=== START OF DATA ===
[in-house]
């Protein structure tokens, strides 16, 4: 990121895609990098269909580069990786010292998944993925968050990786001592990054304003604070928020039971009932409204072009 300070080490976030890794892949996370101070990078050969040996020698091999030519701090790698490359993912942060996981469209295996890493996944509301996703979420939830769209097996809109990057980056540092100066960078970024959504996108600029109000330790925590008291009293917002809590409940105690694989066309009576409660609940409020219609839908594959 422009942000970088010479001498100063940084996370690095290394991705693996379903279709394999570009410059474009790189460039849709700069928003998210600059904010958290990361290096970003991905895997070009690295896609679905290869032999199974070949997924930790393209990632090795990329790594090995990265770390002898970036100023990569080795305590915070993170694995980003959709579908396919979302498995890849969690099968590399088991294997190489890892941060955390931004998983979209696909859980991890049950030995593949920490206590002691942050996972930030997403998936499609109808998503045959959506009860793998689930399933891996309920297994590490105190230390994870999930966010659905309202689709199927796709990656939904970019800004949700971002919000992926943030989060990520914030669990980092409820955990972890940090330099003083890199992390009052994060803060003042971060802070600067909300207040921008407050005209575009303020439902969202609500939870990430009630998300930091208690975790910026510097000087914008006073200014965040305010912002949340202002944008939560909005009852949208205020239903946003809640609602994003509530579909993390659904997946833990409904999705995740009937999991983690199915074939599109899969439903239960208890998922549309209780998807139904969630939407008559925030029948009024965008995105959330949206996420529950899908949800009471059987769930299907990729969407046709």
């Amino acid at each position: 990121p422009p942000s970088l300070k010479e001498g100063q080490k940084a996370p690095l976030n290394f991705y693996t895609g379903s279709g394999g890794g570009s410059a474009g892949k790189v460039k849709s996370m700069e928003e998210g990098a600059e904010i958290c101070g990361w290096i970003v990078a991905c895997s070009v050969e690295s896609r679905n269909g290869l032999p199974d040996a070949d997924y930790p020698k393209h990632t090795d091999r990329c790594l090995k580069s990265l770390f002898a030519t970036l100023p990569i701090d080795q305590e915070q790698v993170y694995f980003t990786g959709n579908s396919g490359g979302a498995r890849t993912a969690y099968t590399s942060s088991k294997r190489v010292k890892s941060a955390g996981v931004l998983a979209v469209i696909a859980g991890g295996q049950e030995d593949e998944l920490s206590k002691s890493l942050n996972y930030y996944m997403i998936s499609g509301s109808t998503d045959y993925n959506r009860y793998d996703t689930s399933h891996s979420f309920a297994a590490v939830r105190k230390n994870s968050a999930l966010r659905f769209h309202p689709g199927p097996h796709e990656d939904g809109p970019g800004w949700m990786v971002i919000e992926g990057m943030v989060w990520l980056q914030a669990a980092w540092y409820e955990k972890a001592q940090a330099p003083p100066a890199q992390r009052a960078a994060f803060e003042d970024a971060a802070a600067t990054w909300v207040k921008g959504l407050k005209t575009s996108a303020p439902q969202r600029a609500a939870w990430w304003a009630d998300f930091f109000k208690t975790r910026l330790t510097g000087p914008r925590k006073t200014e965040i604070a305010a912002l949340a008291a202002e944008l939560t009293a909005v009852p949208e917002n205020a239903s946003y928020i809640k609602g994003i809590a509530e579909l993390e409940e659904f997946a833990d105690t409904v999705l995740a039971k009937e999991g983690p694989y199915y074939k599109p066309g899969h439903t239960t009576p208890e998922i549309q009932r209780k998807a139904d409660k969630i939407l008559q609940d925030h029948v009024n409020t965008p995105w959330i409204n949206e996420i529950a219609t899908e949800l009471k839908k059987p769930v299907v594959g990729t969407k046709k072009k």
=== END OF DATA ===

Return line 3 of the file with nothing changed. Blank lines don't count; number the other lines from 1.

């Amino acid at each position: 990121p422009p942000s970088l300070k010479e001498g100063q080490k940084a996370p690095l976030n290394f991705y693996t895609g379903s279709g394999g890794g570009s410059a474009g892949k790189v460039k849709s996370m700069e928003e998210g990098a600059e904010i958290c101070g990361w290096i970003v990078a991905c895997s070009v050969e690295s896609r679905n269909g290869l032999p199974d040996a070949d997924y930790p020698k393209h990632t090795d091999r990329c790594l090995k580069s990265l770390f002898a030519t970036l100023p990569i701090d080795q305590e915070q790698v993170y694995f980003t990786g959709n579908s396919g490359g979302a498995r890849t993912a969690y099968t590399s942060s088991k294997r190489v010292k890892s941060a955390g996981v931004l998983a979209v469209i696909a859980g991890g295996q049950e030995d593949e998944l920490s206590k002691s890493l942050n996972y930030y996944m997403i998936s499609g509301s109808t998503d045959y993925n959506r009860y793998d996703t689930s399933h891996s979420f309920a297994a590490v939830r105190k230390n994870s968050a999930l966010r659905f769209h309202p689709g199927p097996h796709e990656d939904g809109p970019g800004w949700m990786v971002i919000e992926g990057m943030v989060w990520l980056q914030a669990a980092w540092y409820e955990k972890a001592q940090a330099p003083p100066a890199q992390r009052a960078a994060f803060e003042d970024a971060a802070a600067t990054w909300v207040k921008g959504l407050k005209t575009s996108a303020p439902q969202r600029a609500a939870w990430w304003a009630d998300f930091f109000k208690t975790r910026l330790t510097g000087p914008r925590k006073t200014e965040i604070a305010a912002l949340a008291a202002e944008l939560t009293a909005v009852p949208e917002n205020a239903s946003y928020i809640k609602g994003i809590a509530e579909l993390e409940e659904f997946a833990d105690t409904v999705l995740a039971k009937e999991g983690p694989y199915y074939k599109p066309g899969h439903t239960t009576p208890e998922i549309q009932r209780k998807a139904d409660k969630i939407l008559q609940d925030h029948v009024n409020t965008p995105w959330i409204n949206e996420i529950a219609t899908e949800l009471k839908k059987p769930v299907v594959g990729t969407k046709k072009k």